JERUSALEM-NEIGHBORHOOD Jun-4-2008 (990 words) With photos. xxxi
Recalling Six-Day war, resident says Jerusalem remains divided
By Judith Sudilovsky
Catholic News Service
JERUSALEM (CNS) -- In his office in bustling Arab East Jerusalem, within walking distance of his childhood home behind the Old City's ancient walls, Wassef Daher recalls the day 41 years ago when Jordanian tanks retreated and he saw Israeli tanks rolling into his East Jerusalem neighborhood.
"At first we thought the tanks belonged to Arab armies coming in from the East," recalled Daher, 68, a Catholic and the owner of Daher Travel Agency. For two decades, Jordan had controlled East Jerusalem, and Daher said he and his neighbors soon realized the encouraging news reports they received on the first days of the Six-Day War were untrue.
Daher and his friends had not expected Jordan to be a combatant in the 1967 war in which Israel made a pre-emptive strike at its Arab neighbors, who had pledged to destroy the fledgling Jewish state. Daher's young family found itself in the middle of the war zone with bullets and bombs exploding around their home. They spent most of the time hiding in the basement of their building with their two neighbors.
Fearing that he would be killed during the fighting, Daher wrote out a will detailing how he wanted his son to be raised. He still keeps the piece of paper stored in his home.
There were no phones then and Daher's parents and siblings, who lived in the Old City where there was no fighting, could not communicate with the family stuck in the midst of the battle.
The day the tanks rolled into East Jerusalem is the day Palestinians say they came under occupation; the Israelis, on the other hand, celebrate it annually according to the Jewish lunar calendar as the day of the reunification of Jerusalem as their "united and undivided capital."
This year Israel marked the anniversary with a series of events June 1-5. Israelis converged on Jerusalem for concerts, parades, student programs, commemorative ceremonies and walking tours through downtown and the neighborhoods of East Jerusalem, waving large Israeli flags.
Like many other Palestinians and liberal Israelis, Daher sees the nationalistic atmosphere of the celebration as a "provocation."
"Jerusalem has remained divided politically, socially and nationally," said Daher. "Celebrating this (way) hurts my feelings. What they did they did, but why not leave it at that?"
Jerusalem is revered as a holy city by Islam, Christianity and Judaism; its future holds the key to any peace accord. The holy sites of all three religions are located inside the Old City walls.
According to a poll published by the Israeli human rights group Ir Amim, 78 percent of Israelis acknowledge the fact that in reality Jerusalem is divided, and 65 percent of Israelis polled said they would be willing to accept a compromise on Jerusalem in order to reach a peace agreement.
While Palestinians cross over into West Jerusalem for transactions such as getting a driver's license, visits to shopping malls -- there are none in Arab East Jerusalem -- or medical tests in the better-equipped Israeli hospitals which they can use as residents of Jerusalem who pay Israeli taxes, very few Israelis have reason to wander into Arab East Jerusalem neighborhoods.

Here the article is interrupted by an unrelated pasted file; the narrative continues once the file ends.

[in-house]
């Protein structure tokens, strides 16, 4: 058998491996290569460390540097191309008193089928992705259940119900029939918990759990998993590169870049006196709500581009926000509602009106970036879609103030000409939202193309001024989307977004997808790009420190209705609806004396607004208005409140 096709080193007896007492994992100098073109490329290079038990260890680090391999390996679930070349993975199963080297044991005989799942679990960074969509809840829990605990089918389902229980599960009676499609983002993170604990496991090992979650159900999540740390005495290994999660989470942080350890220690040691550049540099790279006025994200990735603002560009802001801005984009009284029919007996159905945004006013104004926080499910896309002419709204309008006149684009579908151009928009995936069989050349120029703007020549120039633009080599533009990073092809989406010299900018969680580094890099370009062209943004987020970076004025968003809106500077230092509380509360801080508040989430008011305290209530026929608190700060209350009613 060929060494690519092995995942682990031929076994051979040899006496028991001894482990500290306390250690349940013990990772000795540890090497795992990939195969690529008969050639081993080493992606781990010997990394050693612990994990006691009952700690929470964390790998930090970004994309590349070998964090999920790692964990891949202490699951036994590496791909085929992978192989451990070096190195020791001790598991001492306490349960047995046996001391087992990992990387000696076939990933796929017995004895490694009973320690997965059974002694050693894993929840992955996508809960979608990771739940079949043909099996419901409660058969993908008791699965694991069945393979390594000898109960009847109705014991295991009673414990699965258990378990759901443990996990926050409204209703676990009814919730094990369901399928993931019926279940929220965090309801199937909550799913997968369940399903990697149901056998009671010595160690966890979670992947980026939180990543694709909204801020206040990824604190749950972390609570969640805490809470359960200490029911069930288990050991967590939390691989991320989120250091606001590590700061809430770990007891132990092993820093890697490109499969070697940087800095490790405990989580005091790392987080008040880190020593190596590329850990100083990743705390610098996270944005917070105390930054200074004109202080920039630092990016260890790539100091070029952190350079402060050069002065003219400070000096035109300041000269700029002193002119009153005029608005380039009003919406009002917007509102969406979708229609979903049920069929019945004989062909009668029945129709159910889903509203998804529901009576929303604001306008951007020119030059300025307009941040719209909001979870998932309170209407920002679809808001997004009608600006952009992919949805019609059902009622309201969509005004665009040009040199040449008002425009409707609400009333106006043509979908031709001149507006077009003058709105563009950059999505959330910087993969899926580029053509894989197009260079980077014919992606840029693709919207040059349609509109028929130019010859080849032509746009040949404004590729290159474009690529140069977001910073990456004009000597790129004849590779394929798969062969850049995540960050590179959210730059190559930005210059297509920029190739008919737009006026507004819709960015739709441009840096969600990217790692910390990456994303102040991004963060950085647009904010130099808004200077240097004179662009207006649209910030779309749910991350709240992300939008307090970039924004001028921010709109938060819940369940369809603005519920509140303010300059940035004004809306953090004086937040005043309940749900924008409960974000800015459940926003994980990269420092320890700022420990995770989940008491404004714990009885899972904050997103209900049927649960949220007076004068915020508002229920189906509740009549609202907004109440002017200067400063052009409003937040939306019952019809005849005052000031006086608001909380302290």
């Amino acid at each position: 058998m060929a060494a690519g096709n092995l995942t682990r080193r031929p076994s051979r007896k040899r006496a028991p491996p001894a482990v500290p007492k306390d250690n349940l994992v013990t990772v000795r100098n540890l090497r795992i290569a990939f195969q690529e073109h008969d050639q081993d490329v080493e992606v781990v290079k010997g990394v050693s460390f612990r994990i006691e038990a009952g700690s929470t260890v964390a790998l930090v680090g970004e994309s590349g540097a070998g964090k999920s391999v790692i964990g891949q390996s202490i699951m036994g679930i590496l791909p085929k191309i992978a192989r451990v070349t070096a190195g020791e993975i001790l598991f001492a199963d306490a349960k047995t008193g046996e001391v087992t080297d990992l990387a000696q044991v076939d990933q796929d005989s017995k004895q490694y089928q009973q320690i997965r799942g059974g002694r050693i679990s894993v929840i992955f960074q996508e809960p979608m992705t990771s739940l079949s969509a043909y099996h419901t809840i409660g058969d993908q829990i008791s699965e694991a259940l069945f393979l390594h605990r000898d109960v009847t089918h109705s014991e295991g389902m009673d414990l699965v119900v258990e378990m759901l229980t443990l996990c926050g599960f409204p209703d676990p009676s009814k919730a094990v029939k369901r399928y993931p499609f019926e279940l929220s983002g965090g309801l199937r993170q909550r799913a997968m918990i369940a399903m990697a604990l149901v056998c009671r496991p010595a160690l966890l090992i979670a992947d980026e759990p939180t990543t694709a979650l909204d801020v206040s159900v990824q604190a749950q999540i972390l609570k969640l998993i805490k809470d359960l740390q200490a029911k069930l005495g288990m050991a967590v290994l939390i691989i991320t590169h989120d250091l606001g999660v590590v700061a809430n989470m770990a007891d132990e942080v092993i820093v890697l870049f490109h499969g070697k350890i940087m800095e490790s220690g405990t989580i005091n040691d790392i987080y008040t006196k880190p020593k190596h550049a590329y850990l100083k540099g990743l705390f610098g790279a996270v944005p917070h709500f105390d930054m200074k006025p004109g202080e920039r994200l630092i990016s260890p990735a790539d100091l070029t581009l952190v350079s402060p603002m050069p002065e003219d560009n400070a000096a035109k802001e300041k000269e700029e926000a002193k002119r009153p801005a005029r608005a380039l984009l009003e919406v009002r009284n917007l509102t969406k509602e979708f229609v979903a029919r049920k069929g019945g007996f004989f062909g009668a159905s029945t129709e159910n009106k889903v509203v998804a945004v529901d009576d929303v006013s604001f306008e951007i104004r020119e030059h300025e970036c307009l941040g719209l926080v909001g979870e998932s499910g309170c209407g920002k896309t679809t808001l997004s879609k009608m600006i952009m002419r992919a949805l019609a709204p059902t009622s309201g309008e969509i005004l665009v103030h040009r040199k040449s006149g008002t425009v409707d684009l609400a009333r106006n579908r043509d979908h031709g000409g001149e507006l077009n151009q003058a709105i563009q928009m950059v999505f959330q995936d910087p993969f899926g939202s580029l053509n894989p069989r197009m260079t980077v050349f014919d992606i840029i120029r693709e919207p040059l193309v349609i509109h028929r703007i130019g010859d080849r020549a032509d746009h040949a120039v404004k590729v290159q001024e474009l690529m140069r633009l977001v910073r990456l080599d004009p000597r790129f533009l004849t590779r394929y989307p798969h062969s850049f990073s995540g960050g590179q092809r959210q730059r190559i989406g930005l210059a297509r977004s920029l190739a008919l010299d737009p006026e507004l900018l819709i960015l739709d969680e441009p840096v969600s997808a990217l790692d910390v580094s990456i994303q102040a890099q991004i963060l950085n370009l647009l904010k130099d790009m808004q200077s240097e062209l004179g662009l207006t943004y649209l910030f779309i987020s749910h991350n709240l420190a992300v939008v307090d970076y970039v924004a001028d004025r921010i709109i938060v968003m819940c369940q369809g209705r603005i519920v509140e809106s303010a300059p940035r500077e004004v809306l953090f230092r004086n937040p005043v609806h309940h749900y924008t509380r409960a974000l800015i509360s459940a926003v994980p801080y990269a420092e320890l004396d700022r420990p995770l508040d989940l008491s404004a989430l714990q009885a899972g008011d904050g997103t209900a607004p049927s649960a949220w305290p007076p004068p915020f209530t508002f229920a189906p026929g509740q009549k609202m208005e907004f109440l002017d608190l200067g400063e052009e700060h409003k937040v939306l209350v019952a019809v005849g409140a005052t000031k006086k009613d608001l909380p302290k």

According to recent statistics Palestinians make up 34 percent of Jerusalem's 720,000 residents, while another 66 percent of the population is Jewish. Some 180,000 Jewish residents live in neighborhoods built on land in East Jerusalem annexed after the 1967 war. Palestinians refer to these neighborhoods -- which restrict the growth of their own neighborhoods -- as settlements.
Israel is hard-pressed to maintain a demographic balance with a large Jewish majority and has undertaken measures such as the settlements to ensure that the Jewish population grows while restricting the natural growth of the Arab population, according to the Israeli human rights group B'Tselem.
Palestinian East Jerusalemites are being further separated from the rest of the West Bank by the separation wall, which Israel says it needs to keep out Palestinian terrorists who have in the past infiltrated Jewish areas and killed Israeli civilians.
Separation by walls and borders is nothing new to the Daher family. Early in the 20th century Daher's father and uncle came to Jerusalem as teenagers from the northern port city of Haifa. After the 1948 Israeli war of independence, the two now-married brothers were cut off from their family in the north after Jerusalem was divided at the end of the war.
Jews who had lived in the Old City of Jerusalem fled a few streets over to West Jerusalem, and Palestinians living in West Jerusalem neighborhoods escaped in reverse to the eastern part of the city. East Jerusalem and the West Bank came under Jordanian rule while Israel had control over West Jerusalem.
At the end of the 1967 war, both Palestinians and Israelis visited the opposite sides of the city -- which they had not seen in 20 years -- in a daze, recalled Daher.
"People crossed over to see the other side. I hadn't seen a Jew in all my life until I was 27 years old," said Daher. "They didn't look very much different than us."
Since his mother died and his father left their rented flat in the Old City 20 years ago, Daher has not returned to see his childhood home. Israeli settlers have taken possession of the building. With so many physical changes in the area he simply finds it too emotionally difficult to return. He goes to the Old City to visit friends, shop and pray at the Church of the Holy Sepulcher, he said, but he avoids the area where he grew up.
Today, he said, he has cordial relations with Jewish Israeli work colleagues in Tel Aviv. On a daily basis, personal contacts with Israelis are "very OK," he said. Crossing a checkpoint or dealing with the Israeli military officials is a different story, he added.
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